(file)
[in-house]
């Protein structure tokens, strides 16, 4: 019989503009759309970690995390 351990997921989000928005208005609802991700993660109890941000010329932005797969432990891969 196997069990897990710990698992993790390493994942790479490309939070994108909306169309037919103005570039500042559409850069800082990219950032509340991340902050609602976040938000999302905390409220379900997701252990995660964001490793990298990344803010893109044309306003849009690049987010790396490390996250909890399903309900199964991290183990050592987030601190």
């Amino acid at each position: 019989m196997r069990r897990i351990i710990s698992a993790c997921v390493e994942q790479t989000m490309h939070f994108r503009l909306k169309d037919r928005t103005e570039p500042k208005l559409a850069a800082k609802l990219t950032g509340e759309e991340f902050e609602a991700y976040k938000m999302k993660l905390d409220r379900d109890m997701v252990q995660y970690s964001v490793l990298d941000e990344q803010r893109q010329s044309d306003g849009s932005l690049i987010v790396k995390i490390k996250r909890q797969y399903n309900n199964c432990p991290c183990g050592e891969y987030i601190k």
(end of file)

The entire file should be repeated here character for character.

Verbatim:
[in-house]
């Protein structure tokens, strides 16, 4: 019989503009759309970690995390 351990997921989000928005208005609802991700993660109890941000010329932005797969432990891969 196997069990897990710990698992993790390493994942790479490309939070994108909306169309037919103005570039500042559409850069800082990219950032509340991340902050609602976040938000999302905390409220379900997701252990995660964001490793990298990344803010893109044309306003849009690049987010790396490390996250909890399903309900199964991290183990050592987030601190």
């Amino acid at each position: 019989m196997r069990r897990i351990i710990s698992a993790c997921v390493e994942q790479t989000m490309h939070f994108r503009l909306k169309d037919r928005t103005e570039p500042k208005l559409a850069a800082k609802l990219t950032g509340e759309e991340f902050e609602a991700y976040k938000m999302k993660l905390d409220r379900d109890m997701v252990q995660y970690s964001v490793l990298d941000e990344q803010r893109q010329s044309d306003g849009s932005l690049i987010v790396k995390i490390k996250r909890q797969y399903n309900n199964c432990p991290c183990g050592e891969y987030i601190k």